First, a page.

U.S. Agriculture Response to Policy Reform: Does One Farm Household Type Fit All?

7th Annual GTAP Conference on Global Economic Analysis, Washington, D.C.

Posted: 5 Feb 2010

See all articles by Mary E. Burfisher

Mary E. Burfisher

U.S. Naval Academy

Kenneth Hanson

U.S. Department of Agriculture (USDA) - Economic Research Service (ERS)

Jeffrey Hopkins

U.S. Department of Agriculture (USDA) - Economic Research Service (ERS); Government of the United States of America - House Budget Committee

Agapi Somwaru

U.S. Department of Agriculture (USDA) - Economic Research Service (ERS)

Date Written: June 1, 2004

Abstract

In this paper, we: 1. Provide a conceptual discussion of the “portfolio” of mechanisms used by farms and households to adjust to price, income and wealth shocks. Farms adjust their production activities and employment to maximize profits given changes in relative prices and factor returns. Households make adjustments in order to maximize their well-being (defined broadly as income, wealth, and the way they use their time) following shocks to farm income and farm asset values. We will draw from the literature, primarily on trade adjustment assistance and wealth effects, to identify key characteristics that influence household adjustment capacity, including age (lifecycle), education, engagement in off-farm labor markets, asset portfolio size and diversification, and local employment conditions. 2. Use a U.S. (single-country) computable general equilibrium to simulate the structural response of U.S. agriculture to policy reform (unilateral removal of all ag. taxes and subsidies). The CGE model data disaggregates U.S. agriculture into 3 farm types and 10 regions, and differentiates farms in each type/region according to their degree of specialization. This approach allows us to capture the hetereogeneity among farm regions/types/specialization in their capacity to adjust to relative price changes, with structural adjustment capacity diminishing when the farm operation is more specialized. It also allows us to move toward a mapping between households and the farm enterprise as the farm becomes more specialized. 3. Provide a descriptive analysis of the distribution of U.S. farm households’ capacity to adjust by describing key adjustment characteristics (identified in section 1) across farms in each region/type/specialization, using data from ARMS. These characteristics may include recent research on rural labor market conditions.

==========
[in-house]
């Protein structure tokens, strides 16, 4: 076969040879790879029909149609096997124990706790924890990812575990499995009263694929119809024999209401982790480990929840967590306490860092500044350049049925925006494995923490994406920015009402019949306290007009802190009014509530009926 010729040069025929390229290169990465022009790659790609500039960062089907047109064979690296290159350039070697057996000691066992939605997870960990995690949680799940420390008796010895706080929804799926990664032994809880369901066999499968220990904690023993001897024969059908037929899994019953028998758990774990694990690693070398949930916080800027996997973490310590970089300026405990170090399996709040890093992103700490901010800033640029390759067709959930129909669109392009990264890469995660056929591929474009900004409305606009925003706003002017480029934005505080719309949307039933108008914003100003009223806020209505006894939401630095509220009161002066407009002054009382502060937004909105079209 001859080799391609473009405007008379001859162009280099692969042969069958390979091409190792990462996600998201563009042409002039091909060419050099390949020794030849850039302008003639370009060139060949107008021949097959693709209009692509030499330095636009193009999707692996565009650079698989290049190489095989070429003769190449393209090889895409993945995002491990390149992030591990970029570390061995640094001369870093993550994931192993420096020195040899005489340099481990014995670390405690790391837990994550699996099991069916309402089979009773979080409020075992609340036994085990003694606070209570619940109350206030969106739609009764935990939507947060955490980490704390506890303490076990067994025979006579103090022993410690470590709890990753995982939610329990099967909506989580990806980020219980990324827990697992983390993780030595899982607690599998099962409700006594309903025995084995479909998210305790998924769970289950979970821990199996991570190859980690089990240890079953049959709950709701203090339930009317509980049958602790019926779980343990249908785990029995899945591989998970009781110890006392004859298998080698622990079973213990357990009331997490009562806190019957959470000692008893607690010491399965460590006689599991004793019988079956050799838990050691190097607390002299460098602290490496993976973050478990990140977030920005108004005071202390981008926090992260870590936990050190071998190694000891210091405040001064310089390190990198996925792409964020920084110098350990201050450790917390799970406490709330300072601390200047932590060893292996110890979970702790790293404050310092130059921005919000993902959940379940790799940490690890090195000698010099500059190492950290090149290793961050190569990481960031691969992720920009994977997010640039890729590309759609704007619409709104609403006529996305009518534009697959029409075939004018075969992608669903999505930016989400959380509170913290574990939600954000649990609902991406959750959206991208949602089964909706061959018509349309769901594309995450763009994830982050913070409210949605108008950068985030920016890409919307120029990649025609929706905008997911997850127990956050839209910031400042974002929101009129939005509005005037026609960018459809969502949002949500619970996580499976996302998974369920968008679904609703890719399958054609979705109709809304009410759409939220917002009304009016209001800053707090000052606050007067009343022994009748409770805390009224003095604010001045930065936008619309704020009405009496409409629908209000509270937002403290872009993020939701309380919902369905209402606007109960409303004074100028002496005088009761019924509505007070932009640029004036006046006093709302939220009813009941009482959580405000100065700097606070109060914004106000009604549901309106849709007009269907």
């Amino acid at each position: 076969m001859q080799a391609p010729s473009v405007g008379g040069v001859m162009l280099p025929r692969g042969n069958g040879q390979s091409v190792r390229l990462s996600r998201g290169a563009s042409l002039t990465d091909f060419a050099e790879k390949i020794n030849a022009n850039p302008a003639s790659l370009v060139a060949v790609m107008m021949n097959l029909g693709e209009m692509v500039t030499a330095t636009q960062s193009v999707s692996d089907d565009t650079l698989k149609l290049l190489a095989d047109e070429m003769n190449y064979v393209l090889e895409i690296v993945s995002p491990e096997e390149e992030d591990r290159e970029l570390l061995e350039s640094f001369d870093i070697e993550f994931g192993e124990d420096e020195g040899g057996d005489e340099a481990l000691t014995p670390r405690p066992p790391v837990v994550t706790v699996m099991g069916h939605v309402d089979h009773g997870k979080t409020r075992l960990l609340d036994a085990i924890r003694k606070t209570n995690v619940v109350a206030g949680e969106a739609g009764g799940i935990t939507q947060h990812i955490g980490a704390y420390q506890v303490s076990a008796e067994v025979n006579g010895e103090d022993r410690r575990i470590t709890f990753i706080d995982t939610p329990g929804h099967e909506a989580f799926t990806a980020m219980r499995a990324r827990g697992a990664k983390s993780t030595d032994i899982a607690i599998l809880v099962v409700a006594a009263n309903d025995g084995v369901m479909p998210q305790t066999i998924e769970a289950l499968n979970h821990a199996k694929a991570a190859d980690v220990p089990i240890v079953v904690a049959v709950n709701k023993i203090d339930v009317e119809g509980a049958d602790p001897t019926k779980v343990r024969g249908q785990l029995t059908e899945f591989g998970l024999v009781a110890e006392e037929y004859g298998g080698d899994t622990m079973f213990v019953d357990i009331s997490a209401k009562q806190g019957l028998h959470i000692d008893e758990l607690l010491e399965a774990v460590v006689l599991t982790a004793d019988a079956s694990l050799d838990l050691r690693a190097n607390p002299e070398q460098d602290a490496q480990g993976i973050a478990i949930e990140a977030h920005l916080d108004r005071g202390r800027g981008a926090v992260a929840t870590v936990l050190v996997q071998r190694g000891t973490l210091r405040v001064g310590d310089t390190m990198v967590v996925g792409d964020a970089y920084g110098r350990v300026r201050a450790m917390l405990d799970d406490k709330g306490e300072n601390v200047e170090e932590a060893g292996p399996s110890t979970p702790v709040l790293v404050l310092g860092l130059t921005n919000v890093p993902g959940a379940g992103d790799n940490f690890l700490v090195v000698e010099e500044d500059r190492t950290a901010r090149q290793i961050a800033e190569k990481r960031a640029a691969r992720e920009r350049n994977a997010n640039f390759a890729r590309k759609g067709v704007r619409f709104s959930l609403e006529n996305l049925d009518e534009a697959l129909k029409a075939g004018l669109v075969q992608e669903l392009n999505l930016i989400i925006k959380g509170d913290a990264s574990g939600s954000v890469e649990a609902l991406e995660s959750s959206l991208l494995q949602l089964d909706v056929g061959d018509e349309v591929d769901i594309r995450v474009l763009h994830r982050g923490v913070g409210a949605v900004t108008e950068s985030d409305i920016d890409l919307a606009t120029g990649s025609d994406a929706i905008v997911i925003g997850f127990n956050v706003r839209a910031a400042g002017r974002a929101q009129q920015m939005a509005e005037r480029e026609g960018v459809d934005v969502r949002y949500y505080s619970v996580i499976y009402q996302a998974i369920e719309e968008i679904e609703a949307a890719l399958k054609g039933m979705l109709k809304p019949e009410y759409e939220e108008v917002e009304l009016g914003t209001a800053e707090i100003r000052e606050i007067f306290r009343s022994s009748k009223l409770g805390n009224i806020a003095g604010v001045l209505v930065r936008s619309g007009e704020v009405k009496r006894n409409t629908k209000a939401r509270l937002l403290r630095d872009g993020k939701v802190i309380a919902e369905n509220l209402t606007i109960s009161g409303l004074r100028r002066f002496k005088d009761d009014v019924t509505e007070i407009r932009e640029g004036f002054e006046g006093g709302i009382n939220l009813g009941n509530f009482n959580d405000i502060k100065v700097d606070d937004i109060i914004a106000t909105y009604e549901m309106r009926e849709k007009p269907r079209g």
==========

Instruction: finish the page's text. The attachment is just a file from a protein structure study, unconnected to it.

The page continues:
Suggested Citation

Burfisher, Mary E. and Hanson, Kenneth and Hopkins, Jeffrey W. and Somwaru, Agapi, U.S. Agriculture Response to Policy Reform: Does One Farm Household Type Fit All? (June 1, 2004). 7th Annual GTAP Conference on Global Economic Analysis, Washington, D.C.. Available at SSRN: https://ssrn.com/abstract=1547968

Mary E. Burfisher (Contact Author)

U.S. Naval Academy ( email )

589 McNair Road
Annapolis, MD 21402
United States
410-293-6880 (Phone)

Kenneth Hanson

U.S. Department of Agriculture (USDA) - Economic Research Service (ERS) ( email )

355 E Street, SW
Washington, DC 20024-3221
United States
202-694-5427 (Phone)

Jeffrey W. Hopkins

U.S. Department of Agriculture (USDA) - Economic Research Service (ERS) ( email )

355 E Street, SW
Washington, DC 20024-3221
United States
202-694-5584 (Phone)

Government of the United States of America - House Budget Committee ( email )

Washington, DC 20515
United States

Agapi Somwaru

U.S. Department of Agriculture (USDA) - Economic Research Service (ERS) ( email )

355 E Street, SW
Washington, DC 20024-3221
United States
202-219-0690 (Phone)
202-219-0641 (Fax)

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